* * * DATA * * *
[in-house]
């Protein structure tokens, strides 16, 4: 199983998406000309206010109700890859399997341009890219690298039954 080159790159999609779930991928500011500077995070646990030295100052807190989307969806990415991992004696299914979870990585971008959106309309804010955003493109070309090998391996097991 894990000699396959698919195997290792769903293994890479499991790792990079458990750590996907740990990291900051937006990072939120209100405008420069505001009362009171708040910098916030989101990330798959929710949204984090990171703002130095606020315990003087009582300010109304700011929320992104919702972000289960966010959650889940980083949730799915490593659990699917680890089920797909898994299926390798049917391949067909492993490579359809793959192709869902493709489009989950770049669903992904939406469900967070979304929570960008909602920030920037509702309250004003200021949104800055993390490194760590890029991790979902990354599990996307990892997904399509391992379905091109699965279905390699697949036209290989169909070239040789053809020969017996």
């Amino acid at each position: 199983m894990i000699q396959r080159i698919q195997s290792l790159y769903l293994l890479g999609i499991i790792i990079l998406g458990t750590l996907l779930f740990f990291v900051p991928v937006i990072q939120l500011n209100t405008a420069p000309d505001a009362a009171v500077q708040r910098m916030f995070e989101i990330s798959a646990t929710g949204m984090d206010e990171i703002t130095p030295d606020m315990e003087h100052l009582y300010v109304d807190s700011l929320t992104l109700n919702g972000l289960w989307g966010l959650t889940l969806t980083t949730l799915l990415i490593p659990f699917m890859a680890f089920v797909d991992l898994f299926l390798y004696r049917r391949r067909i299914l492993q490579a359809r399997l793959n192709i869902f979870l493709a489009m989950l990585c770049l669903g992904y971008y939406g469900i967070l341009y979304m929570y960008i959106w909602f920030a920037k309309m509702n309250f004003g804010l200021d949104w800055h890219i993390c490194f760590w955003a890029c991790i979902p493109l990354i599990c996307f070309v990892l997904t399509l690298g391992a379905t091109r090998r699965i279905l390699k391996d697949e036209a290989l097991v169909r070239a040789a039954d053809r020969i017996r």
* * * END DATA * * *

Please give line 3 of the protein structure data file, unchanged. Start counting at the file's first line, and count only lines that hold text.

């Amino acid at each position: 199983m894990i000699q396959r080159i698919q195997s290792l790159y769903l293994l890479g999609i499991i790792i990079l998406g458990t750590l996907l779930f740990f990291v900051p991928v937006i990072q939120l500011n209100t405008a420069p000309d505001a009362a009171v500077q708040r910098m916030f995070e989101i990330s798959a646990t929710g949204m984090d206010e990171i703002t130095p030295d606020m315990e003087h100052l009582y300010v109304d807190s700011l929320t992104l109700n919702g972000l289960w989307g966010l959650t889940l969806t980083t949730l799915l990415i490593p659990f699917m890859a680890f089920v797909d991992l898994f299926l390798y004696r049917r391949r067909i299914l492993q490579a359809r399997l793959n192709i869902f979870l493709a489009m989950l990585c770049l669903g992904y971008y939406g469900i967070l341009y979304m929570y960008i959106w909602f920030a920037k309309m509702n309250f004003g804010l200021d949104w800055h890219i993390c490194f760590w955003a890029c991790i979902p493109l990354i599990c996307f070309v990892l997904t399509l690298g391992a379905t091109r090998r699965i279905l390699k391996d697949e036209a290989l097991v169909r070239a040789a039954d053809r020969i017996r």